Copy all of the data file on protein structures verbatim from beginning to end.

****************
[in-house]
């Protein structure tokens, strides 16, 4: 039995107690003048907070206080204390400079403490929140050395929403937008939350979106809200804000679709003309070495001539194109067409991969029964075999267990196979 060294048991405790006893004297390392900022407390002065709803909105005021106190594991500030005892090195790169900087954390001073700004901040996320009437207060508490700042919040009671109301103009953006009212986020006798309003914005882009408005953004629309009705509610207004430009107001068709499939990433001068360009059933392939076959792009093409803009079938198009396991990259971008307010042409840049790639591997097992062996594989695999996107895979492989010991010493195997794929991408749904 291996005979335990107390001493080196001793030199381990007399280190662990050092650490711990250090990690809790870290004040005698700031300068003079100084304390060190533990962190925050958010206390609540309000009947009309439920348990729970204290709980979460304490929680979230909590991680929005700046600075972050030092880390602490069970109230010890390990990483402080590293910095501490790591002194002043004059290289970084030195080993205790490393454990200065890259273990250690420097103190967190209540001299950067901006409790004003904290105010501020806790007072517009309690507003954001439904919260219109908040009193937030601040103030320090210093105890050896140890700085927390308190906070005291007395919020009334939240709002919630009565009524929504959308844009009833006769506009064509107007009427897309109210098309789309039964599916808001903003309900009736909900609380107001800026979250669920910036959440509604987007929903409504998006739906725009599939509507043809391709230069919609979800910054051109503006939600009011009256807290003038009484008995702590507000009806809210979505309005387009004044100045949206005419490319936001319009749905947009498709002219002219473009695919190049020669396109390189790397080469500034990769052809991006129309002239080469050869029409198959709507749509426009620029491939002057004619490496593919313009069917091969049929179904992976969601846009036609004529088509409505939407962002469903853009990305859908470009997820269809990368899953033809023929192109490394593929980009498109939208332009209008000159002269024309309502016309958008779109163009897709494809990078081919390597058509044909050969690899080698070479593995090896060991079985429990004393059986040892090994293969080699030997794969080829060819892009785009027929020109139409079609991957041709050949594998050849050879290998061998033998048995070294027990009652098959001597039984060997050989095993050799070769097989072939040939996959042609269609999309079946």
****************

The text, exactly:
[in-house]
């Protein structure tokens, strides 16, 4: 039995107690003048907070206080204390400079403490929140050395929403937008939350979106809200804000679709003309070495001539194109067409991969029964075999267990196979 060294048991405790006893004297390392900022407390002065709803909105005021106190594991500030005892090195790169900087954390001073700004901040996320009437207060508490700042919040009671109301103009953006009212986020006798309003914005882009408005953004629309009705509610207004430009107001068709499939990433001068360009059933392939076959792009093409803009079938198009396991990259971008307010042409840049790639591997097992062996594989695999996107895979492989010991010493195997794929991408749904 291996005979335990107390001493080196001793030199381990007399280190662990050092650490711990250090990690809790870290004040005698700031300068003079100084304390060190533990962190925050958010206390609540309000009947009309439920348990729970204290709980979460304490929680979230909590991680929005700046600075972050030092880390602490069970109230010890390990990483402080590293910095501490790591002194002043004059290289970084030195080993205790490393454990200065890259273990250690420097103190967190209540001299950067901006409790004003904290105010501020806790007072517009309690507003954001439904919260219109908040009193937030601040103030320090210093105890050896140890700085927390308190906070005291007395919020009334939240709002919630009565009524929504959308844009009833006769506009064509107007009427897309109210098309789309039964599916808001903003309900009736909900609380107001800026979250669920910036959440509604987007929903409504998006739906725009599939509507043809391709230069919609979800910054051109503006939600009011009256807290003038009484008995702590507000009806809210979505309005387009004044100045949206005419490319936001319009749905947009498709002219002219473009695919190049020669396109390189790397080469500034990769052809991006129309002239080469050869029409198959709507749509426009620029491939002057004619490496593919313009069917091969049929179904992976969601846009036609004529088509409505939407962002469903853009990305859908470009997820269809990368899953033809023929192109490394593929980009498109939208332009209008000159002269024309309502016309958008779109163009897709494809990078081919390597058509044909050969690899080698070479593995090896060991079985429990004393059986040892090994293969080699030997794969080829060819892009785009027929020109139409079609991957041709050949594998050849050879290998061998033998048995070294027990009652098959001597039984060997050989095993050799070769097989072939040939996959042609269609999309079946």